Symptomatic, Severe COVID-19 Infection Associated With Pregnancy Complications

Pregnant women with symptomatic COVID-19 are at an increased risk of poorer outcomes, which may include pre-term birth, according to a pair of studies published in The Journal of Maternal-Fetal & Neonatal Medicine and the American Journal of Obstetrics and Gynecology.1,2 The investigators found that the rate of preterm birth in pregnant women who tested positive for SARS-CoV-2 was a function of the severity of infection.1

“The more severe the SARS-CoV-2 infection, the greater the risk of preterm birth," said Roberto Romero, MD, DMedSci, chief of the Perinatology Research Branch and professor of Molecular Obstetrics and Genetics at the Wayne State University School of Medicine, in a press release. "There was a dose-dependent relationship between the severity of SARS-CoV-2 infection and the risk of prematurity.”1

The investigators reported that the excess rate of premature birth was largely due to medically induced preterm birth, initiated due to concerns for the health of the mother. These concerns included preeclampsia, a sudden increase in blood pressure after the 20th week of pregnancy. The condition results in 76,000 maternal deaths and more than 500,000 infant deaths per year.1

“The principal finding is that there is a dose-response relationship between the severity of SARS-CoV-2 infection and the risk of subsequent development of preeclampsia and preterm birth," Romero said in the release. "Patients with severe COVID-19 have a 5-fold greater risk of preeclampsia than asymptomatic patients. Moreover, the relative risk of developing preeclampsia in women with moderate or severe COVID-19 was 3.3-fold higher than in those with asymptomatic or mild infection.”1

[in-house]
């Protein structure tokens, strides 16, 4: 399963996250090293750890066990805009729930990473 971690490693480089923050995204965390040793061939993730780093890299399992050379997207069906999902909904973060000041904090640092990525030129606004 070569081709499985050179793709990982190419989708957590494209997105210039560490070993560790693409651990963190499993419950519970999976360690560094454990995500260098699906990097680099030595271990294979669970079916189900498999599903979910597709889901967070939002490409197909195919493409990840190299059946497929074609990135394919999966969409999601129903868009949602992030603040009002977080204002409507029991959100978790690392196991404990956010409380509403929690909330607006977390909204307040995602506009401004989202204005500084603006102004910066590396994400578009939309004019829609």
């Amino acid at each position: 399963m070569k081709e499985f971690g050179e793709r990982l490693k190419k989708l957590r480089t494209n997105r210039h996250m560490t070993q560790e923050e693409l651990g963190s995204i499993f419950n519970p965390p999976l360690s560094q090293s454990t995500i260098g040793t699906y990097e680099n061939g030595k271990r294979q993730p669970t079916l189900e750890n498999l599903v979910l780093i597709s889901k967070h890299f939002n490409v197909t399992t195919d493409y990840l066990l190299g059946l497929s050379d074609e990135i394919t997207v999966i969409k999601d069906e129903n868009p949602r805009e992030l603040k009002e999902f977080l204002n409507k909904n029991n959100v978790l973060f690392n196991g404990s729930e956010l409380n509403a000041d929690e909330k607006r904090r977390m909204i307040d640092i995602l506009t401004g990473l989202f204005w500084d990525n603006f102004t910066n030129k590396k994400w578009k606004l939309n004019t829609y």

A similar study, evaluating 2471 women in the third trimester of their pregnancy, found that there were significantly higher rates of gestational diabetes, lower white blood cell counts, and heavier bleeding during delivery for patients with symptomatic COVID-19. Further, respiratory complications were witnessed in the babies of these patients. They did not, however, encounter any association between COVID-19 and preterm delivery.2

“Our analysis finds there were no significant increase in cesarean delivery in women, who were COVID-19 positive and the incidence of preterm deliveries was not significantly different among the three groups (healthy, COVID positive asymptomatic, COVID positive symptomatic),” said Dr Elior Eliasi in a press release. “Most pregnancy and delivery outcomes were similar between COVID-19-positive and -negative parturients.”2

On average, the increased risk of adverse outcomes was 13.8% higher for patients with asymptomatic COVID-19 and 19.6% higher for those who were symptomatic.

“More data is now needed to better delineate the differences between pregnancy outcomes seen in certain populations, potentially related to different viral characteristics (subtypes, viral load), patient epigenetics, or other factors,” the authors said in a prepared statement. “Additionally, the effects of maternal infection on the fetus both in terms of symptomatic maternal illness and vertical viral transmission remain to be further investigated.”

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